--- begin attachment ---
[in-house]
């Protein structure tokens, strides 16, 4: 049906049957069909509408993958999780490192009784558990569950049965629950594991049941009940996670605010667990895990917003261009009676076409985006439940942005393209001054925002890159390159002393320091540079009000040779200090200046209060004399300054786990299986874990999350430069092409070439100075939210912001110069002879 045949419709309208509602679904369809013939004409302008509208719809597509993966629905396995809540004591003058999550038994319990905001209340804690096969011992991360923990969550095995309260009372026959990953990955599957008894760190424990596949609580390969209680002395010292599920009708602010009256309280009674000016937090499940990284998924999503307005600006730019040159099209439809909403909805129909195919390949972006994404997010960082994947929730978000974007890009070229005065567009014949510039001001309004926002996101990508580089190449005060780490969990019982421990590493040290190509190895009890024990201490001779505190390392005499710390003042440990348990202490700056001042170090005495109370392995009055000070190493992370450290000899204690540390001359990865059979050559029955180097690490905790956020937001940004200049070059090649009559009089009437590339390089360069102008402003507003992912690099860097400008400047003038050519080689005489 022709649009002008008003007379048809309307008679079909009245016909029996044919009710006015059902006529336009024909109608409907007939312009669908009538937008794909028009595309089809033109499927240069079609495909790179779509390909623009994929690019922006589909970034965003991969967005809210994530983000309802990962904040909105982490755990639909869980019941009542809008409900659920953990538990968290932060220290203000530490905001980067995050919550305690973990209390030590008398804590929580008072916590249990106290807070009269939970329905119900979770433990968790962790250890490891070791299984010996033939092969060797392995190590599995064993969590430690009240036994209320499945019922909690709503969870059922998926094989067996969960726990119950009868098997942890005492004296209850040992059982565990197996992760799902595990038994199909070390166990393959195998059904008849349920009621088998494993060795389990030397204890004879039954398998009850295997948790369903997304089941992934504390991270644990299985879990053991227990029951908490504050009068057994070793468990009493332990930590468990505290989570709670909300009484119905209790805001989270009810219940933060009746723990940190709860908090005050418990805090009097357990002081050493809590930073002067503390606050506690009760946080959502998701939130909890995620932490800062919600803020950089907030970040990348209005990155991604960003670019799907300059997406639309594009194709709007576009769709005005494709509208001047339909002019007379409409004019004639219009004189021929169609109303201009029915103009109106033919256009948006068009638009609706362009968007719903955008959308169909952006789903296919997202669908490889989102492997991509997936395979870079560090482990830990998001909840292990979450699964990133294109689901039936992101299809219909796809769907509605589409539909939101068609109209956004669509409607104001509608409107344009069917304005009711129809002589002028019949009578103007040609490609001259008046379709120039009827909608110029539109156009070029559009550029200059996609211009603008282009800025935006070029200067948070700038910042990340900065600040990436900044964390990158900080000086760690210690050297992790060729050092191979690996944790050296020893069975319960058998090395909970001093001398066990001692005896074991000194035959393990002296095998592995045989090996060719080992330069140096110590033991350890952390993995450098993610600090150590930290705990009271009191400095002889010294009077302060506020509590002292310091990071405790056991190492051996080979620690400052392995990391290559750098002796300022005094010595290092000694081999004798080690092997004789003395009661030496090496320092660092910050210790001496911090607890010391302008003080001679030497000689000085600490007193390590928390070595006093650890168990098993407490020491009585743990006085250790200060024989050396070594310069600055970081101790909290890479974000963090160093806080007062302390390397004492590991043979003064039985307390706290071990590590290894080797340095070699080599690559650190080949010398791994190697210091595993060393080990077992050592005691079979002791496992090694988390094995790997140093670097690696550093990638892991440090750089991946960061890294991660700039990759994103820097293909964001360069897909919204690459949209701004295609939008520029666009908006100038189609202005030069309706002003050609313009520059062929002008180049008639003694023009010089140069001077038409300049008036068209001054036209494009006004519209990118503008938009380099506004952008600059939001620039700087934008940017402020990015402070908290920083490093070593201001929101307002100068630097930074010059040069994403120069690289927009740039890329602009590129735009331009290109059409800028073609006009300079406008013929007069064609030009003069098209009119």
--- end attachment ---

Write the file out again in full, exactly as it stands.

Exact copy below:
[in-house]
């Protein structure tokens, strides 16, 4: 049906049957069909509408993958999780490192009784558990569950049965629950594991049941009940996670605010667990895990917003261009009676076409985006439940942005393209001054925002890159390159002393320091540079009000040779200090200046209060004399300054786990299986874990999350430069092409070439100075939210912001110069002879 045949419709309208509602679904369809013939004409302008509208719809597509993966629905396995809540004591003058999550038994319990905001209340804690096969011992991360923990969550095995309260009372026959990953990955599957008894760190424990596949609580390969209680002395010292599920009708602010009256309280009674000016937090499940990284998924999503307005600006730019040159099209439809909403909805129909195919390949972006994404997010960082994947929730978000974007890009070229005065567009014949510039001001309004926002996101990508580089190449005060780490969990019982421990590493040290190509190895009890024990201490001779505190390392005499710390003042440990348990202490700056001042170090005495109370392995009055000070190493992370450290000899204690540390001359990865059979050559029955180097690490905790956020937001940004200049070059090649009559009089009437590339390089360069102008402003507003992912690099860097400008400047003038050519080689005489 022709649009002008008003007379048809309307008679079909009245016909029996044919009710006015059902006529336009024909109608409907007939312009669908009538937008794909028009595309089809033109499927240069079609495909790179779509390909623009994929690019922006589909970034965003991969967005809210994530983000309802990962904040909105982490755990639909869980019941009542809008409900659920953990538990968290932060220290203000530490905001980067995050919550305690973990209390030590008398804590929580008072916590249990106290807070009269939970329905119900979770433990968790962790250890490891070791299984010996033939092969060797392995190590599995064993969590430690009240036994209320499945019922909690709503969870059922998926094989067996969960726990119950009868098997942890005492004296209850040992059982565990197996992760799902595990038994199909070390166990393959195998059904008849349920009621088998494993060795389990030397204890004879039954398998009850295997948790369903997304089941992934504390991270644990299985879990053991227990029951908490504050009068057994070793468990009493332990930590468990505290989570709670909300009484119905209790805001989270009810219940933060009746723990940190709860908090005050418990805090009097357990002081050493809590930073002067503390606050506690009760946080959502998701939130909890995620932490800062919600803020950089907030970040990348209005990155991604960003670019799907300059997406639309594009194709709007576009769709005005494709509208001047339909002019007379409409004019004639219009004189021929169609109303201009029915103009109106033919256009948006068009638009609706362009968007719903955008959308169909952006789903296919997202669908490889989102492997991509997936395979870079560090482990830990998001909840292990979450699964990133294109689901039936992101299809219909796809769907509605589409539909939101068609109209956004669509409607104001509608409107344009069917304005009711129809002589002028019949009578103007040609490609001259008046379709120039009827909608110029539109156009070029559009550029200059996609211009603008282009800025935006070029200067948070700038910042990340900065600040990436900044964390990158900080000086760690210690050297992790060729050092191979690996944790050296020893069975319960058998090395909970001093001398066990001692005896074991000194035959393990002296095998592995045989090996060719080992330069140096110590033991350890952390993995450098993610600090150590930290705990009271009191400095002889010294009077302060506020509590002292310091990071405790056991190492051996080979620690400052392995990391290559750098002796300022005094010595290092000694081999004798080690092997004789003395009661030496090496320092660092910050210790001496911090607890010391302008003080001679030497000689000085600490007193390590928390070595006093650890168990098993407490020491009585743990006085250790200060024989050396070594310069600055970081101790909290890479974000963090160093806080007062302390390397004492590991043979003064039985307390706290071990590590290894080797340095070699080599690559650190080949010398791994190697210091595993060393080990077992050592005691079979002791496992090694988390094995790997140093670097690696550093990638892991440090750089991946960061890294991660700039990759994103820097293909964001360069897909919204690459949209701004295609939008520029666009908006100038189609202005030069309706002003050609313009520059062929002008180049008639003694023009010089140069001077038409300049008036068209001054036209494009006004519209990118503008938009380099506004952008600059939001620039700087934008940017402020990015402070908290920083490093070593201001929101307002100068630097930074010059040069994403120069690289927009740039890329602009590129735009331009290109059409800028073609006009300079406008013929007069064609030009003069098209009119």